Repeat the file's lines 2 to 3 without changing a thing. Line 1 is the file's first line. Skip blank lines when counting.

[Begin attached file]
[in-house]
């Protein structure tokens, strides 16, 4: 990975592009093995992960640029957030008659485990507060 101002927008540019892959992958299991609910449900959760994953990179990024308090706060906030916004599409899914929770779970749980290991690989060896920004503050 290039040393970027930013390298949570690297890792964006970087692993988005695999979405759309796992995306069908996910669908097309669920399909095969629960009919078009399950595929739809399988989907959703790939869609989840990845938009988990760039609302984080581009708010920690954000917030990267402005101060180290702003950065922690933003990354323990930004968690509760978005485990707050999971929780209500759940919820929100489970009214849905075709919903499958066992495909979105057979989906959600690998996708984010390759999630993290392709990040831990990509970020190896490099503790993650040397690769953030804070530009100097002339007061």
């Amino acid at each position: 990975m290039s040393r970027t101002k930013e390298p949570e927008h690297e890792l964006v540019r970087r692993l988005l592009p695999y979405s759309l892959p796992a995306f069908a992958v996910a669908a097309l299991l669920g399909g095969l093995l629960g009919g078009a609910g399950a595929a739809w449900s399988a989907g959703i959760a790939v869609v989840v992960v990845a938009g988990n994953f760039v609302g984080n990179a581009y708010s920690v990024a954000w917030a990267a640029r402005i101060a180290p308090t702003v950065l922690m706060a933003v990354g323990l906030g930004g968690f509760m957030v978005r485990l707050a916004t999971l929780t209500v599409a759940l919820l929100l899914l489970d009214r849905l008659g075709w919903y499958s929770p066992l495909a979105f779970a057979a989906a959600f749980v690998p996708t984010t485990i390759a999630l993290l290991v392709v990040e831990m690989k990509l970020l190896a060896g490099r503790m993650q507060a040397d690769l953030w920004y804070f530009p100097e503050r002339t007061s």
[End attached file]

């Protein structure tokens, strides 16, 4: 990975592009093995992960640029957030008659485990507060 101002927008540019892959992958299991609910449900959760994953990179990024308090706060906030916004599409899914929770779970749980290991690989060896920004503050 290039040393970027930013390298949570690297890792964006970087692993988005695999979405759309796992995306069908996910669908097309669920399909095969629960009919078009399950595929739809399988989907959703790939869609989840990845938009988990760039609302984080581009708010920690954000917030990267402005101060180290702003950065922690933003990354323990930004968690509760978005485990707050999971929780209500759940919820929100489970009214849905075709919903499958066992495909979105057979989906959600690998996708984010390759999630993290392709990040831990990509970020190896490099503790993650040397690769953030804070530009100097002339007061």
């Amino acid at each position: 990975m290039s040393r970027t101002k930013e390298p949570e927008h690297e890792l964006v540019r970087r692993l988005l592009p695999y979405s759309l892959p796992a995306f069908a992958v996910a669908a097309l299991l669920g399909g095969l093995l629960g009919g078009a609910g399950a595929a739809w449900s399988a989907g959703i959760a790939v869609v989840v992960v990845a938009g988990n994953f760039v609302g984080n990179a581009y708010s920690v990024a954000w917030a990267a640029r402005i101060a180290p308090t702003v950065l922690m706060a933003v990354g323990l906030g930004g968690f509760m957030v978005r485990l707050a916004t999971l929780t209500v599409a759940l919820l929100l899914l489970d009214r849905l008659g075709w919903y499958s929770p066992l495909a979105f779970a057979a989906a959600f749980v690998p996708t984010t485990i390759a999630l993290l290991v392709v990040e831990m690989k990509l970020l190896a060896g490099r503790m993650q507060a040397d690769l953030w920004y804070f530009p100097e503050r002339t007061s």